Ten years ago, I went on a two week trip through different cities of Japan. One of the most memorable places I visited was Hiroshima Peace Memorial Park. The memorial is tribute to Hiroshima, the first city to suffer a nuclear attack and a memorial for the hundreds of thousands of people affected by the attack.
There is a place at the park where a little girl’s statue stands, in the wake of thousands of folded paper cranes. Her name is Sadako, and she was affected by the radiation caused from the nuclear bomb, at the very young age of 2. There is a book rendition of her story called, “Sadako and the Thousand Paper Cranes“. It details Sadako’s wish of being cured of Leukemia.
“After being diagnosed with leukemia from the radiation, Sadako spent her time in a nursing home folding origami paper cranes in hope of making a thousand of them. She was inspired to do so by the Japanese legend that one who created a thousand origami cranes would be granted a wish. Her wish was simply to live. In this retelling of her story, she managed to fold only 644 cranes before she became too weak to fold any more, and died on the morning of 25 October 1955. Her friends and family helped finish her dream by folding the rest of the cranes, which were buried with Sadako.”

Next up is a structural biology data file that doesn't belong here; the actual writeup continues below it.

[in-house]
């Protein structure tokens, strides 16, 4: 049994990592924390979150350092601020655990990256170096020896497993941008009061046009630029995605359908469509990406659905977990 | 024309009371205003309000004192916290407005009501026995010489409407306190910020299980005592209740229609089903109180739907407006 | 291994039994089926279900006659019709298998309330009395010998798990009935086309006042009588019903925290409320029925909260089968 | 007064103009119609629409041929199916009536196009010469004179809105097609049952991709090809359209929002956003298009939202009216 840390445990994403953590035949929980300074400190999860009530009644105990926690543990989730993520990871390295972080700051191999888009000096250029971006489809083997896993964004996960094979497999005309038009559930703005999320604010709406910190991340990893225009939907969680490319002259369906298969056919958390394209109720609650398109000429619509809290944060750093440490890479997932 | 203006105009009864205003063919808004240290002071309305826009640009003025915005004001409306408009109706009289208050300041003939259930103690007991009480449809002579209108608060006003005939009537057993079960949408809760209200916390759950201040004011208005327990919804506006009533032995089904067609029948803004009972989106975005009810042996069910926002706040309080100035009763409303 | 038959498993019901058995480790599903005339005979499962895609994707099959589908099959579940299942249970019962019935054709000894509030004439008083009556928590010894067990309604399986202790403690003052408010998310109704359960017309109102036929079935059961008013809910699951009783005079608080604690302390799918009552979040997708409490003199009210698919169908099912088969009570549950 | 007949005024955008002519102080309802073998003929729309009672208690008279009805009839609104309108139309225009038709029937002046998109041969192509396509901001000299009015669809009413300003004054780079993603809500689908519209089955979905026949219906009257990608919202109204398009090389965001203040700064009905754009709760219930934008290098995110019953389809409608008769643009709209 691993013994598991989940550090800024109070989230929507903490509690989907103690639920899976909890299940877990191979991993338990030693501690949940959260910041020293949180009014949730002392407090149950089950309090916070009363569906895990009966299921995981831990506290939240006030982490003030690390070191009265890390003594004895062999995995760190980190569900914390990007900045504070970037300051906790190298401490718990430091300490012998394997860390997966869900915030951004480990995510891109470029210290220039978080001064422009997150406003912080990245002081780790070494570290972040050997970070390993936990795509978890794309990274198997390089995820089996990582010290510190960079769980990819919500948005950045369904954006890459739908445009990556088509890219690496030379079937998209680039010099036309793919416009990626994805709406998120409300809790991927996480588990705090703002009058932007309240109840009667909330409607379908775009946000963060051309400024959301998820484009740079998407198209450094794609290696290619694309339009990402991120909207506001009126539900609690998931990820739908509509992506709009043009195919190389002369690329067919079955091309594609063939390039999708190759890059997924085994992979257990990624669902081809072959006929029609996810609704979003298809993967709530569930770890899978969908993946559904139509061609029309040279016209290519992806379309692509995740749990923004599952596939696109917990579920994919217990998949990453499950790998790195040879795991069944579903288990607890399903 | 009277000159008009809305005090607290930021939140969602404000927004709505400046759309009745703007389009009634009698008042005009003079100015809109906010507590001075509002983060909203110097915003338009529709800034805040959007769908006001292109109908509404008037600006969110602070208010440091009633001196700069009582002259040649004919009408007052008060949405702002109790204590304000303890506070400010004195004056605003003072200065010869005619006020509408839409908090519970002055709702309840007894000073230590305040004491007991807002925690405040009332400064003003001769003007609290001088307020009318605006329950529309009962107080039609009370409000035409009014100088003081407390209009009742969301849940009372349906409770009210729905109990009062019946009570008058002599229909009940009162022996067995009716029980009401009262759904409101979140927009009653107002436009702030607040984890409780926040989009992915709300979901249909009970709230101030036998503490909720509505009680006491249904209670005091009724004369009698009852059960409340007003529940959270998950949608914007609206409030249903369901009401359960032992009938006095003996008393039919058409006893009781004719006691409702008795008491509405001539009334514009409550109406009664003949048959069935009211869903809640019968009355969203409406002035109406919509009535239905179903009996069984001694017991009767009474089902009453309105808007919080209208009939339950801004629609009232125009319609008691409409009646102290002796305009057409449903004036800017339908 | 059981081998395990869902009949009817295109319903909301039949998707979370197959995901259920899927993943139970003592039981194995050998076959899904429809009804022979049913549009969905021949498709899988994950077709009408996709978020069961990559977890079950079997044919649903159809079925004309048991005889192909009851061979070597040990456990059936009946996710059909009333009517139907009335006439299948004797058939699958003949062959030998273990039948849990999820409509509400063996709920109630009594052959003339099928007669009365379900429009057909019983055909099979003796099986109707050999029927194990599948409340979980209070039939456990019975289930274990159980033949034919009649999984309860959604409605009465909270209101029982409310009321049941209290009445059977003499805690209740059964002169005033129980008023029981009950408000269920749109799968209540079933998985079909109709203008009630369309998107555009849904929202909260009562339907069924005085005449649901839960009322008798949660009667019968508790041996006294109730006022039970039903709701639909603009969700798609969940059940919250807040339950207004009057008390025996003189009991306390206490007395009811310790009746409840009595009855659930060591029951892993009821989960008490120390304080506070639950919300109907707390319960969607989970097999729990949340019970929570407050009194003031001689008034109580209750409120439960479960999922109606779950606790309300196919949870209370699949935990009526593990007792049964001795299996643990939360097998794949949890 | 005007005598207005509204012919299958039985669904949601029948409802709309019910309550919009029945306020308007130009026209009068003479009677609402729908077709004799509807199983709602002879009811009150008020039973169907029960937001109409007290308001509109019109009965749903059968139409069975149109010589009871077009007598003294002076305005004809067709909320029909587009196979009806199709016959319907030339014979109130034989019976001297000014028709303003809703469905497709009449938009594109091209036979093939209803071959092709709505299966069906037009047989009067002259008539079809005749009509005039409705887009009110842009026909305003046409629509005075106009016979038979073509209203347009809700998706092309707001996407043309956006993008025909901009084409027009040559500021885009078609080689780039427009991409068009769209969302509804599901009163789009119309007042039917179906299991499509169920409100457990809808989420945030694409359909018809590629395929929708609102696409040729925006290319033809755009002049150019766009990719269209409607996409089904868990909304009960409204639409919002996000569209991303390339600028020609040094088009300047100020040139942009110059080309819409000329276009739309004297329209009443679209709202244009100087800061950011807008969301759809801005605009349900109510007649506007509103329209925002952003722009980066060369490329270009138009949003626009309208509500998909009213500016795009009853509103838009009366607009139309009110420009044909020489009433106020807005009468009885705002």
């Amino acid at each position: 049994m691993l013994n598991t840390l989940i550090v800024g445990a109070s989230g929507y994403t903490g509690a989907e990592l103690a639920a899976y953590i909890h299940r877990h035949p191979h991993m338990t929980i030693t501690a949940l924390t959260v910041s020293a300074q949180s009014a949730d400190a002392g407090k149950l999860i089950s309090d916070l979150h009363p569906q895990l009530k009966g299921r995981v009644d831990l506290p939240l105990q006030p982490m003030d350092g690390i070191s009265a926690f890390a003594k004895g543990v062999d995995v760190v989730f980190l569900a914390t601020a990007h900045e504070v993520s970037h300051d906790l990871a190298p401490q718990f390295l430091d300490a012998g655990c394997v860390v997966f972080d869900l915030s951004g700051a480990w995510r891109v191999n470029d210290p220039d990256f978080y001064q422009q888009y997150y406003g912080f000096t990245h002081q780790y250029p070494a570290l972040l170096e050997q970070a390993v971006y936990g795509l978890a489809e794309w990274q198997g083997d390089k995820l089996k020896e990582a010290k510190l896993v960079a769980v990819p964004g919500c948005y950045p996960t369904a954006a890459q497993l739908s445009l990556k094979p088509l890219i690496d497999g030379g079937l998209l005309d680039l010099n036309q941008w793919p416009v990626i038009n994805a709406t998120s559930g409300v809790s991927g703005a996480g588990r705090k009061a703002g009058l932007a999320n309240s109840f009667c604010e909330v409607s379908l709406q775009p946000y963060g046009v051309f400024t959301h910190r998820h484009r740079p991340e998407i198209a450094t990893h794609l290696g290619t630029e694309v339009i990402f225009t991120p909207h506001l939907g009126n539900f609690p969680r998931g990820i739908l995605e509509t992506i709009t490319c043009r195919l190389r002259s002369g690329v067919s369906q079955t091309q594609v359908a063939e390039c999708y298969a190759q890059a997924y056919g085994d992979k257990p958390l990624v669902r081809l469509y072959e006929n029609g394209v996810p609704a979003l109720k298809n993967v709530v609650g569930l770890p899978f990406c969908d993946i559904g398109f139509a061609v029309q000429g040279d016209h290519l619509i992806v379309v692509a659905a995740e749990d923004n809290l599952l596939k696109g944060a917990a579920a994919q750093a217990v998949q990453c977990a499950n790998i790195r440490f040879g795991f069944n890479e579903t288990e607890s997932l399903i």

Ten years ago, Sadako’s story stuck with me as well as the visit to Hiroshima, and understanding what the meaning of paper cranes meant to the survivors of the Hiroshima bombing.
Ten years later, the story has transformed into a personal meaning for me and Samar. Like Sadako, Samar was diagnosed with Leukemia at the age of two. Samar may not understand why she stays in her hospital bed. She may not understand why there are so many people in her hospital room waking her up at night. She may not understand the need for all the beeping machines, the tape on her skin, or the medicine we force on her. She doesn’t understand why she gets sick, or why she isn’t with her brothers at home. All my little girl knows is that dad spends time sitting at her bedside folding tiny paper cranes.
She watches me through the slats of her crib, fold, bend and whisper. I think about every crease, and imbue every wish of health and prosperity for her. I pray with every fold, that she gets better as time goes on. I focus on every paper crane as a wish to beat every cancerous cell out of existence. It provides the therapy I need to focus on the positive outcomes and look at the end goal of her remission. Today I’m at 126 paper cranes.
At the end of the 1000 paper cranes, I will build a piece and frame it so she can hang it on her wall and remember the dedication and wish that her dad had for her, about a time she was too young to remember. She will be healed and living life with dedication and meaning, She will look at the 1000 paper cranes, and someday understand the warrior she’s become. She will look at the 1000 paper cranes and understand that her father’s wish came true.